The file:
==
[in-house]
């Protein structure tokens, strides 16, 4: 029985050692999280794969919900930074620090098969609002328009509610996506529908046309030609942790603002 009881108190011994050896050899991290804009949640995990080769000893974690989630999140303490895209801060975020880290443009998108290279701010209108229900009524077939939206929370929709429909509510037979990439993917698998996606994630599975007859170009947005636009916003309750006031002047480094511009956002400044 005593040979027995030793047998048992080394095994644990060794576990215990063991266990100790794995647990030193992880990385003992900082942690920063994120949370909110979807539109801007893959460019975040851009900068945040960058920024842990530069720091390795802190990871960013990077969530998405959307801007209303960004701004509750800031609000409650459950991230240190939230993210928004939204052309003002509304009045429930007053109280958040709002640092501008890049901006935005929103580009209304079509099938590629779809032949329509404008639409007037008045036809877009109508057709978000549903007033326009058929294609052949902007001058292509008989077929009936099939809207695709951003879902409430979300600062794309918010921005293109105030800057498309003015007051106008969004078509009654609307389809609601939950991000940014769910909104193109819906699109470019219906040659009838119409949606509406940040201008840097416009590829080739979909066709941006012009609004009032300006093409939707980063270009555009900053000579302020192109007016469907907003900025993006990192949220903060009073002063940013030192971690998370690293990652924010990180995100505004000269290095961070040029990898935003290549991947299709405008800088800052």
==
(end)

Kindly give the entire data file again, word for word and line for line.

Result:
[in-house]
């Protein structure tokens, strides 16, 4: 029985050692999280794969919900930074620090098969609002328009509610996506529908046309030609942790603002 009881108190011994050896050899991290804009949640995990080769000893974690989630999140303490895209801060975020880290443009998108290279701010209108229900009524077939939206929370929709429909509510037979990439993917698998996606994630599975007859170009947005636009916003309750006031002047480094511009956002400044 005593040979027995030793047998048992080394095994644990060794576990215990063991266990100790794995647990030193992880990385003992900082942690920063994120949370909110979807539109801007893959460019975040851009900068945040960058920024842990530069720091390795802190990871960013990077969530998405959307801007209303960004701004509750800031609000409650459950991230240190939230993210928004939204052309003002509304009045429930007053109280958040709002640092501008890049901006935005929103580009209304079509099938590629779809032949329509404008639409007037008045036809877009109508057709978000549903007033326009058929294609052949902007001058292509008989077929009936099939809207695709951003879902409430979300600062794309918010921005293109105030800057498309003015007051106008969004078509009654609307389809609601939950991000940014769910909104193109819906699109470019219906040659009838119409949606509406940040201008840097416009590829080739979909066709941006012009609004009032300006093409939707980063270009555009900053000579302020192109007016469907907003900025993006990192949220903060009073002063940013030192971690998370690293990652924010990180995100505004000269290095961070040029990898935003290549991947299709405008800088800052």